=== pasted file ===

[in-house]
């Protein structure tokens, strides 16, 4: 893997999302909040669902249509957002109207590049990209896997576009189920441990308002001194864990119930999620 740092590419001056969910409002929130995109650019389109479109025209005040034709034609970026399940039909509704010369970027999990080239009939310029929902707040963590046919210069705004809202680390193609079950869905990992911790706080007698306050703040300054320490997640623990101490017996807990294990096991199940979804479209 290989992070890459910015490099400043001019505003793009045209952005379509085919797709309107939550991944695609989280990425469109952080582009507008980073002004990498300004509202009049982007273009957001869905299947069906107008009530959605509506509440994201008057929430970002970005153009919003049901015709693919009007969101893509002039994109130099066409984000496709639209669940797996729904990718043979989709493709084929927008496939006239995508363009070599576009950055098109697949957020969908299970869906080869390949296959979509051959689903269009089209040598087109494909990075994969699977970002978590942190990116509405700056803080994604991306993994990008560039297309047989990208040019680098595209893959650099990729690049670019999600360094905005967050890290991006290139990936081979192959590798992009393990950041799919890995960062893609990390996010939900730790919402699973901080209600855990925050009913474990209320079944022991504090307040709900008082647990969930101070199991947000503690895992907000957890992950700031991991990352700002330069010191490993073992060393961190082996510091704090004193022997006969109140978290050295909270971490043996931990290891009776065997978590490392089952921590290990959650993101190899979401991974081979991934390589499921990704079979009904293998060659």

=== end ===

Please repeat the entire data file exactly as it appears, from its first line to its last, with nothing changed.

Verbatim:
[in-house]
């Protein structure tokens, strides 16, 4: 893997999302909040669902249509957002109207590049990209896997576009189920441990308002001194864990119930999620 740092590419001056969910409002929130995109650019389109479109025209005040034709034609970026399940039909509704010369970027999990080239009939310029929902707040963590046919210069705004809202680390193609079950869905990992911790706080007698306050703040300054320490997640623990101490017996807990294990096991199940979804479209 290989992070890459910015490099400043001019505003793009045209952005379509085919797709309107939550991944695609989280990425469109952080582009507008980073002004990498300004509202009049982007273009957001869905299947069906107008009530959605509506509440994201008057929430970002970005153009919003049901015709693919009007969101893509002039994109130099066409984000496709639209669940797996729904990718043979989709493709084929927008496939006239995508363009070599576009950055098109697949957020969908299970869906080869390949296959979509051959689903269009089209040598087109494909990075994969699977970002978590942190990116509405700056803080994604991306993994990008560039297309047989990208040019680098595209893959650099990729690049670019999600360094905005967050890290991006290139990936081979192959590798992009393990950041799919890995960062893609990390996010939900730790919402699973901080209600855990925050009913474990209320079944022991504090307040709900008082647990969930101070199991947000503690895992907000957890992950700031991991990352700002330069010191490993073992060393961190082996510091704090004193022997006969109140978290050295909270971490043996931990290891009776065997978590490392089952921590290990959650993101190899979401991974081979991934390589499921990704079979009904293998060659």